How Can Office Design Incorporate Employee Wellness Post-Pandemic?

Workplaces will inevitably feel different. Empathy is key to helping people navigate that.

Written by Hal Koss
Published on Jun. 09, 2020
How Can Office Design Incorporate Employee Wellness Post-Pandemic?

The bulk of the country’s workforce was settling into its seventh week of working from home when Brian Roemmele, entrepreneur and tech thinker, published a tweet that made me worry about what my company’s office might look like post-COVID.

“Had an interesting Zoom today with a group of architects and office planners,” the tweet read. “A nearly 100% sell-out of plexiglass and plastic/cloth office dividers.”

The mid-March exodus from my Chicago office was still so fresh in my mind that I hadn’t yet considered what returning to it would look like. But now I’m imagining its hallways marked by ONE-WAY ONLY placards, water fountains hidden behind yellow caution tape and the once-open floor plan carved into a makeshift labyrinth by frosted glass partitions.

There’s talk that some businesses will remain remote-first even after stay-at-home orders are lifted. But most of us will occupy physical offices sometime again soon. What will that be like?

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Designing a Safer Space

Lots of organizations realized these past two months that “people can work remotely, and can be productive in that environment,” said Nestor Eliadis, the Americas chief operating officer and chief financial officer at The Instant Group, which places companies in flexible workspaces. But, he added, “there are a few things that we’re missing right now. One is the collaboration — the physical, being-in-front-of-people, innovation, whiteboarding, brainstorming sort of work.”

For many, the in-office experience offers something that is intangible, irreplaceable. Safety modifications will need to be made to bring it back.

The workplace design experts I spoke to all mentioned similar office-space adjustments that businesses are planning on implementing before workers return — extra cleaning, staggered shifts, hot desks, cordoned-off common areas, maybe hands-free sensors too, if they’re real fancy.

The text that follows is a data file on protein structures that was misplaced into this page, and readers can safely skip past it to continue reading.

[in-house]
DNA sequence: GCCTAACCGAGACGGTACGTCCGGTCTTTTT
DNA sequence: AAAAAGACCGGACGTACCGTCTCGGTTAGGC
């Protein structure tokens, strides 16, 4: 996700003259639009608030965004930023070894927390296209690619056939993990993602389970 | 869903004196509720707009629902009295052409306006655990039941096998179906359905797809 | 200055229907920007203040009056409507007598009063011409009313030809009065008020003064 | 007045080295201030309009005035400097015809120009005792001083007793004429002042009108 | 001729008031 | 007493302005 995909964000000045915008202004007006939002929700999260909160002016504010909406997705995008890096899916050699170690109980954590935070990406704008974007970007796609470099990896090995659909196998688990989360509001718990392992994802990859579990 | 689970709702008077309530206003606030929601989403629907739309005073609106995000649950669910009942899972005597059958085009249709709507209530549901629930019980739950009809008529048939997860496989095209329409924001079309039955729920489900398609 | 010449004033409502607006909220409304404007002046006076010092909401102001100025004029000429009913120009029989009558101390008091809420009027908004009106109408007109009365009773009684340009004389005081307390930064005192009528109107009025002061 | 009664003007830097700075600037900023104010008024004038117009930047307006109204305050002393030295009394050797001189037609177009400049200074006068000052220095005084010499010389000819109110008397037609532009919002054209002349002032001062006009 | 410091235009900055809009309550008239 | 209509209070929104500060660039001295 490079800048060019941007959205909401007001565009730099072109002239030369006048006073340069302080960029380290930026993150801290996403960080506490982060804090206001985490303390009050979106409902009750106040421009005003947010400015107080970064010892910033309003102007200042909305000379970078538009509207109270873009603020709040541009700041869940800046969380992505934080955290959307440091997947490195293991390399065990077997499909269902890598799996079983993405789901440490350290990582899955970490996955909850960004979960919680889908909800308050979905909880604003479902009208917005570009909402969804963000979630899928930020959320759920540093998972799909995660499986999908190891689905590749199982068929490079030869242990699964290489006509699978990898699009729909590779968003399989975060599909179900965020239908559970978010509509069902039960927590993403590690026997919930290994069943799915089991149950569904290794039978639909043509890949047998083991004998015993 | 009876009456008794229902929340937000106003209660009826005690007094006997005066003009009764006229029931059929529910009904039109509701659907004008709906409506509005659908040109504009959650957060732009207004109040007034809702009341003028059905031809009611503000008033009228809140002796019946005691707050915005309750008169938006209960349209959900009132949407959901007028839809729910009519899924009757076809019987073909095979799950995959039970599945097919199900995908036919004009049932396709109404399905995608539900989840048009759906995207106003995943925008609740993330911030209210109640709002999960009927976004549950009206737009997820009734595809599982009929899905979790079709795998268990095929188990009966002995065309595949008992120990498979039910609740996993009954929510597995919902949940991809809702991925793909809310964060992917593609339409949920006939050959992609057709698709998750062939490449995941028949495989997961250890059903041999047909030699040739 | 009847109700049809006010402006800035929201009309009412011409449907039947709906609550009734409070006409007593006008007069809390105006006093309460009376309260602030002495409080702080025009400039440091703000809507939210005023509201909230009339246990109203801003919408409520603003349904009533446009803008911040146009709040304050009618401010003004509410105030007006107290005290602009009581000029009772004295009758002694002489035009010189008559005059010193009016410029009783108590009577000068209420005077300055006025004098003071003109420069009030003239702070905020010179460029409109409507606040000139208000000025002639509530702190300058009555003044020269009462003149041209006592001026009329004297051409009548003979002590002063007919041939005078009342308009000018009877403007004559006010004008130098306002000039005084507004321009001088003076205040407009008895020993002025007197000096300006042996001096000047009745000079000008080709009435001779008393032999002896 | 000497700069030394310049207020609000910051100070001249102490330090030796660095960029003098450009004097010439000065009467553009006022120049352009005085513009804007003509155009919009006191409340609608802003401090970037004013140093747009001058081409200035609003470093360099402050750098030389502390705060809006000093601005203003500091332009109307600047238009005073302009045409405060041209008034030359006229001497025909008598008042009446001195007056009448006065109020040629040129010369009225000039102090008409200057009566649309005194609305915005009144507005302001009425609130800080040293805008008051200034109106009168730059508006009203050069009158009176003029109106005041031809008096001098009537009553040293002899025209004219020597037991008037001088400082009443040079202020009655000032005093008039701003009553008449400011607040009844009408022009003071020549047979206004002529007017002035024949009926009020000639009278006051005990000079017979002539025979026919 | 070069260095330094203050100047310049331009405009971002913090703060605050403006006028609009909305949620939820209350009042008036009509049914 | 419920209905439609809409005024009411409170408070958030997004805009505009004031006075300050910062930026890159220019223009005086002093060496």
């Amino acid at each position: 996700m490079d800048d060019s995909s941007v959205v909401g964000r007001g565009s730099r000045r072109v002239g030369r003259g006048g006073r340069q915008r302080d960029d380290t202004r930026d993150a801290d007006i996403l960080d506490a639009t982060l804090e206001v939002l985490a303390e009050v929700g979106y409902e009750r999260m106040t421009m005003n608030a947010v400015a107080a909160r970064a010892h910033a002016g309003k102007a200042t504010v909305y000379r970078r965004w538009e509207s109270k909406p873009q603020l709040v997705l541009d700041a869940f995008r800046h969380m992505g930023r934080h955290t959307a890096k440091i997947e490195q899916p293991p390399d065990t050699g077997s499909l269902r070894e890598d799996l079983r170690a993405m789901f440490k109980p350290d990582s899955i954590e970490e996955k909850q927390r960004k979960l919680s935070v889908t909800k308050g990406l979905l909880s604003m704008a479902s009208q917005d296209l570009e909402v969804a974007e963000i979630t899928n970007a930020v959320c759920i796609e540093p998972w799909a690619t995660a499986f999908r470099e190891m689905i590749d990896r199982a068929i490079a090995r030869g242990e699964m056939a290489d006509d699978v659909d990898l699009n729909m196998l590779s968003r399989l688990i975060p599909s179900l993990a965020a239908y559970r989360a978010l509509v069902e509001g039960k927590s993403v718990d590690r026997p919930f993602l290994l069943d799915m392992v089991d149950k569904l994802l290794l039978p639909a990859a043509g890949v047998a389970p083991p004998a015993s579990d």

“There’s actually been very little research done within office spaces to establish optimal infection control strategies that might mitigate transmission.”

Beyond rearrangements and bolted-on furnishings, we’re not seeing businesses going all-in on a total redesign just yet, though.

“Everybody’s starting to prepare, but there are still a lot of unknowns out there,” Jamie Feuerborn, senior associate and director of workplace strategy at Ted Moudis Associates, a corporate interior design firm, told Built In. “Given all of that, the conversations that we’re having [with clients are about advising them] not to spend a lot of capital costs toward making major changes right now to your work environment or to your office. It’s kind of a ‘Let’s wait and see what happens.’”

The wait-and-see approach may be due to the fact that organizations don’t yet know — beyond the obvious — what the best way to optimize the office for safety looks like. We haven’t really done this before.

“There’s actually been very little research done within office spaces to establish optimal infection control strategies that might mitigate transmission,” said Barbara Spurrier, managing director of Well Living Lab, which studies how indoor environments can improve well-being. “I think everyone’s trying to do the very best they can and be as informed as possible. But we know we absolutely have a research gap in thinking about changes in our office-based designs and operations, and how it might reduce transmission of the virus.”


office workers

Researchers at the Well Living Lab, a collaboration between Delos and Mayo Clinic, are working to close that gap in knowledge about how we can best keep office workers safe. They are investigating the efficacy of office safety measures, including how to effectively reduce surface contamination, create entry protocols and keep physical distance.